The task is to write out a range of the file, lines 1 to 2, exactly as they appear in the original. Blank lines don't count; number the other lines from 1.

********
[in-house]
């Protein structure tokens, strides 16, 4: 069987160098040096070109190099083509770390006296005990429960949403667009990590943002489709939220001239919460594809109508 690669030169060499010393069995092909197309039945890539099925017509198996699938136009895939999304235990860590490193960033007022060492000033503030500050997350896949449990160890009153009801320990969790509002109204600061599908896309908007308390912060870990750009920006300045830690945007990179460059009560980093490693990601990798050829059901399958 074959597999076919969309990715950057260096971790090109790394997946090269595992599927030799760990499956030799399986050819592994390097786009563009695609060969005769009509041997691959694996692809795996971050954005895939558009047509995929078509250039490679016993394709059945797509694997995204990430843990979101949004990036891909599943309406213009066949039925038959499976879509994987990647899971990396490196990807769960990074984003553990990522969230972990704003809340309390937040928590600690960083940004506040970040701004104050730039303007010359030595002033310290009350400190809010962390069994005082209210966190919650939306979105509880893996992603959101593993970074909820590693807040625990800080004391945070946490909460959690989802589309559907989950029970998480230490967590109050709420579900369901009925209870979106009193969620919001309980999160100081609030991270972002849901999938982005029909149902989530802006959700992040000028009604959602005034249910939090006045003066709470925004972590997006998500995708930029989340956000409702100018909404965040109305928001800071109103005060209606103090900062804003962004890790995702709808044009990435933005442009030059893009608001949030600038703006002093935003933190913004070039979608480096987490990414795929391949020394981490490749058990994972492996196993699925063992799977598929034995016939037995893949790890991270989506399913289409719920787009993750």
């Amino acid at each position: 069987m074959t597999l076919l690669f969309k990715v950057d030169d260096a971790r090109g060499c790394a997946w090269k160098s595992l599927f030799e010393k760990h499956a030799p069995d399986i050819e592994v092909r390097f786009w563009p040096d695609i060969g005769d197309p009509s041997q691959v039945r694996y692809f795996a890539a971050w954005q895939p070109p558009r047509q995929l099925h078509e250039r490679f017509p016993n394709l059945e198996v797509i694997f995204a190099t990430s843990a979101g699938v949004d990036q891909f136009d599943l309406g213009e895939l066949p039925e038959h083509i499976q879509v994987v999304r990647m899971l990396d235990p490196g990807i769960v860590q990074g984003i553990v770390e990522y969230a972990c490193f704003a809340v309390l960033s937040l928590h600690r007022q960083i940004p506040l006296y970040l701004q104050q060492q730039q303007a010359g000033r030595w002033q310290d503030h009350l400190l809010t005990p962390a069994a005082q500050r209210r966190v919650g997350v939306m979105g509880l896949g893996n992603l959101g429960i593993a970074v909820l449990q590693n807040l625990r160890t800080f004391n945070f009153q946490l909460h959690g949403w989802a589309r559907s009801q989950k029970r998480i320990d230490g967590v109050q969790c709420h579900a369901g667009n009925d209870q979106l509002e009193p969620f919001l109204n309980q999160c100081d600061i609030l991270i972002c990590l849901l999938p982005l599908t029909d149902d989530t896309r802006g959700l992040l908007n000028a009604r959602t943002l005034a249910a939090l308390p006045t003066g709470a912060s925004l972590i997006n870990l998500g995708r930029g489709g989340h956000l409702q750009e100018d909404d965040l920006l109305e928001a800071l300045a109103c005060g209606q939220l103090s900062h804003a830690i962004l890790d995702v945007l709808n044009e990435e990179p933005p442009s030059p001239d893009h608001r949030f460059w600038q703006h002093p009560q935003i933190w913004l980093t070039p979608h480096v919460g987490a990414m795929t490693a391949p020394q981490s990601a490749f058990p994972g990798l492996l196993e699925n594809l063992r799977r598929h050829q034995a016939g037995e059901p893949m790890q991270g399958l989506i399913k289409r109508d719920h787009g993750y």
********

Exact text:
[in-house]
């Protein structure tokens, strides 16, 4: 069987160098040096070109190099083509770390006296005990429960949403667009990590943002489709939220001239919460594809109508 690669030169060499010393069995092909197309039945890539099925017509198996699938136009895939999304235990860590490193960033007022060492000033503030500050997350896949449990160890009153009801320990969790509002109204600061599908896309908007308390912060870990750009920006300045830690945007990179460059009560980093490693990601990798050829059901399958 074959597999076919969309990715950057260096971790090109790394997946090269595992599927030799760990499956030799399986050819592994390097786009563009695609060969005769009509041997691959694996692809795996971050954005895939558009047509995929078509250039490679016993394709059945797509694997995204990430843990979101949004990036891909599943309406213009066949039925038959499976879509994987990647899971990396490196990807769960990074984003553990990522969230972990704003809340309390937040928590600690960083940004506040970040701004104050730039303007010359030595002033310290009350400190809010962390069994005082209210966190919650939306979105509880893996992603959101593993970074909820590693807040625990800080004391945070946490909460959690989802589309559907989950029970998480230490967590109050709420579900369901009925209870979106009193969620919001309980999160100081609030991270972002849901999938982005029909149902989530802006959700992040000028009604959602005034249910939090006045003066709470925004972590997006998500995708930029989340956000409702100018909404965040109305928001800071109103005060209606103090900062804003962004890790995702709808044009990435933005442009030059893009608001949030600038703006002093935003933190913004070039979608480096987490990414795929391949020394981490490749058990994972492996196993699925063992799977598929034995016939037995893949790890991270989506399913289409719920787009993750």